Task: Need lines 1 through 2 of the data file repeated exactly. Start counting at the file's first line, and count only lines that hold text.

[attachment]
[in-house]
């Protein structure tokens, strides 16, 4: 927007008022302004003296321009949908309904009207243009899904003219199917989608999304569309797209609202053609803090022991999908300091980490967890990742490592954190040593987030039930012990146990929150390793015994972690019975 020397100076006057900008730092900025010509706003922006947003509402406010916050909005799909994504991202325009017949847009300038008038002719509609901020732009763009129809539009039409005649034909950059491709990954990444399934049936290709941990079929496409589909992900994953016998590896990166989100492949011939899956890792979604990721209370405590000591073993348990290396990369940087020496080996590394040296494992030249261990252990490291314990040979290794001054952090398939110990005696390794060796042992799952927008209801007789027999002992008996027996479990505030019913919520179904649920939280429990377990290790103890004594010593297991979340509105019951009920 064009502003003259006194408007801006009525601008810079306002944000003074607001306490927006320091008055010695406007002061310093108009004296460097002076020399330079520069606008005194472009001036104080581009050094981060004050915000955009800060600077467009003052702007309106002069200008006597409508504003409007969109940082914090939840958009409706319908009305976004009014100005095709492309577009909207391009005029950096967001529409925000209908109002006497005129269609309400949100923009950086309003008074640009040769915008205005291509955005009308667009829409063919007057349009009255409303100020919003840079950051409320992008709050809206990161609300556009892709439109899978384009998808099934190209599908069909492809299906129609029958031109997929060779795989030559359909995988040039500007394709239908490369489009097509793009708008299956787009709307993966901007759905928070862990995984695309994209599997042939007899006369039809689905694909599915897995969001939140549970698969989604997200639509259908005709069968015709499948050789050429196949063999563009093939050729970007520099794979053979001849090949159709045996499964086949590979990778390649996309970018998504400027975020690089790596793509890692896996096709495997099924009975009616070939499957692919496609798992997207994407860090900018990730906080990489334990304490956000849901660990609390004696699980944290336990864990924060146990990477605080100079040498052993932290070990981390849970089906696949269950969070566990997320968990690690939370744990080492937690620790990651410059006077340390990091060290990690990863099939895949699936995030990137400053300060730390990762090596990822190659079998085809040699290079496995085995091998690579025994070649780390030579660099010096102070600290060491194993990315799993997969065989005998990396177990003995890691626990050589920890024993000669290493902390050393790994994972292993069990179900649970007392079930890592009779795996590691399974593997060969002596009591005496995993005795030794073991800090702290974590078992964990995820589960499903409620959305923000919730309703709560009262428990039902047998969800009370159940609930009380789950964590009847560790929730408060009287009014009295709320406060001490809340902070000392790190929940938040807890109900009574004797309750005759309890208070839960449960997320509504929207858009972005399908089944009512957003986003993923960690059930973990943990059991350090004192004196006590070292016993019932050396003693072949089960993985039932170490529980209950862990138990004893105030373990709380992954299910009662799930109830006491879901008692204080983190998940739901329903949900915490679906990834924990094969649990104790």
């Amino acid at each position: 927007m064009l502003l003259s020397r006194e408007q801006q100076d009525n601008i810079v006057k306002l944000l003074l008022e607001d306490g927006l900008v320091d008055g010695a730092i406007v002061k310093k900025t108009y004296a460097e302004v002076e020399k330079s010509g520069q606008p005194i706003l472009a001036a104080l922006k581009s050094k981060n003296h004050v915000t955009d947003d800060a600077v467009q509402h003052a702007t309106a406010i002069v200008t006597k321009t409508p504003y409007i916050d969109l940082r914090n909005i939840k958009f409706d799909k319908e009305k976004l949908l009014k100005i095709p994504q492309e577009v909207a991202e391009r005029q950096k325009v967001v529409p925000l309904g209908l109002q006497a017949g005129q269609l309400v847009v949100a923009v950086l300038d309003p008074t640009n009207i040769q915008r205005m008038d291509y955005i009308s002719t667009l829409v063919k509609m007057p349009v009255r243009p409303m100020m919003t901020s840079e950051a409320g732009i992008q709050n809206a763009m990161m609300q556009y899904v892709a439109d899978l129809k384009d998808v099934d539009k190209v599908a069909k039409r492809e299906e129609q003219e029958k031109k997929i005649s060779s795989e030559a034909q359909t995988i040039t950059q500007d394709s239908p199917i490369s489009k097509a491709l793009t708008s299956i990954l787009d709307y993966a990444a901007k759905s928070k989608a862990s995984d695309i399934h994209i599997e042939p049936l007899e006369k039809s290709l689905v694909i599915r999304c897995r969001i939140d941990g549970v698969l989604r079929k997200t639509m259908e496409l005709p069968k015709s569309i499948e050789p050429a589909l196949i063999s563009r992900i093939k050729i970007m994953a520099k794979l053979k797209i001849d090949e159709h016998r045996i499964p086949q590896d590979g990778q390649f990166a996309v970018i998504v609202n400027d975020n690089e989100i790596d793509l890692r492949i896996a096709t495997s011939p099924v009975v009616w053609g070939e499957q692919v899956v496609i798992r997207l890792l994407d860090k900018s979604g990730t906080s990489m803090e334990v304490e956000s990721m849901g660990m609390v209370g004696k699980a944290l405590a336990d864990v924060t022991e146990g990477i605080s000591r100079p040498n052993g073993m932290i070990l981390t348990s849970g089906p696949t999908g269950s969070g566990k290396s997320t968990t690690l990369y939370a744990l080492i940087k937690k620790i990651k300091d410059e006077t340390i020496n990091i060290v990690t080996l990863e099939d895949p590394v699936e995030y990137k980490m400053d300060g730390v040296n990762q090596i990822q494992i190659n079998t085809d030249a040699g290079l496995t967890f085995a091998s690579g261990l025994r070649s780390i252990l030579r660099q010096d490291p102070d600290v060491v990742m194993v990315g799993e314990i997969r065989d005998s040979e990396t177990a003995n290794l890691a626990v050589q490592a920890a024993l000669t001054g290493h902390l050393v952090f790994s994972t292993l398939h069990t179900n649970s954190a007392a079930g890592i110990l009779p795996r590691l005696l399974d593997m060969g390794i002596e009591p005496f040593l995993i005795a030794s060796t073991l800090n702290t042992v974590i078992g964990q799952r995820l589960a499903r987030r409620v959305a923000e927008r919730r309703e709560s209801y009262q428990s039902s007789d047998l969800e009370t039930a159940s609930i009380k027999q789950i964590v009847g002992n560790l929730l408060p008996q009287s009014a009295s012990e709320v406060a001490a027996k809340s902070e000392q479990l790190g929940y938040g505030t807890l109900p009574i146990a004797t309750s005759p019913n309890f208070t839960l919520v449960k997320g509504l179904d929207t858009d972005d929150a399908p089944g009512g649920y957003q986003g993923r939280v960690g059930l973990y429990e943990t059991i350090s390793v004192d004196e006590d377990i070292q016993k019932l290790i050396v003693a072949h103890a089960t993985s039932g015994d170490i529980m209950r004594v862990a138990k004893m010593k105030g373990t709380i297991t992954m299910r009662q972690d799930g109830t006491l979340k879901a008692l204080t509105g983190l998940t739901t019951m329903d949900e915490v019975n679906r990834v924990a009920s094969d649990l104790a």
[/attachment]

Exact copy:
[in-house]
């Protein structure tokens, strides 16, 4: 927007008022302004003296321009949908309904009207243009899904003219199917989608999304569309797209609202053609803090022991999908300091980490967890990742490592954190040593987030039930012990146990929150390793015994972690019975 020397100076006057900008730092900025010509706003922006947003509402406010916050909005799909994504991202325009017949847009300038008038002719509609901020732009763009129809539009039409005649034909950059491709990954990444399934049936290709941990079929496409589909992900994953016998590896990166989100492949011939899956890792979604990721209370405590000591073993348990290396990369940087020496080996590394040296494992030249261990252990490291314990040979290794001054952090398939110990005696390794060796042992799952927008209801007789027999002992008996027996479990505030019913919520179904649920939280429990377990290790103890004594010593297991979340509105019951009920 064009502003003259006194408007801006009525601008810079306002944000003074607001306490927006320091008055010695406007002061310093108009004296460097002076020399330079520069606008005194472009001036104080581009050094981060004050915000955009800060600077467009003052702007309106002069200008006597409508504003409007969109940082914090939840958009409706319908009305976004009014100005095709492309577009909207391009005029950096967001529409925000209908109002006497005129269609309400949100923009950086309003008074640009040769915008205005291509955005009308667009829409063919007057349009009255409303100020919003840079950051409320992008709050809206990161609300556009892709439109899978384009998808099934190209599908069909492809299906129609029958031109997929060779795989030559359909995988040039500007394709239908490369489009097509793009708008299956787009709307993966901007759905928070862990995984695309994209599997042939007899006369039809689905694909599915897995969001939140549970698969989604997200639509259908005709069968015709499948050789050429196949063999563009093939050729970007520099794979053979001849090949159709045996499964086949590979990778390649996309970018998504400027975020690089790596793509890692896996096709495997099924009975009616070939499957692919496609798992997207994407860090900018990730906080990489334990304490956000849901660990609390004696699980944290336990864990924060146990990477605080100079040498052993932290070990981390849970089906696949269950969070566990997320968990690690939370744990080492937690620790990651410059006077340390990091060290990690990863099939895949699936995030990137400053300060730390990762090596990822190659079998085809040699290079496995085995091998690579025994070649780390030579660099010096102070600290060491194993990315799993997969065989005998990396177990003995890691626990050589920890024993000669290493902390050393790994994972292993069990179900649970007392079930890592009779795996590691399974593997060969002596009591005496995993005795030794073991800090702290974590078992964990995820589960499903409620959305923000919730309703709560009262428990039902047998969800009370159940609930009380789950964590009847560790929730408060009287009014009295709320406060001490809340902070000392790190929940938040807890109900009574004797309750005759309890208070839960449960997320509504929207858009972005399908089944009512957003986003993923960690059930973990943990059991350090004192004196006590070292016993019932050396003693072949089960993985039932170490529980209950862990138990004893105030373990709380992954299910009662799930109830006491879901008692204080983190998940739901329903949900915490679906990834924990094969649990104790």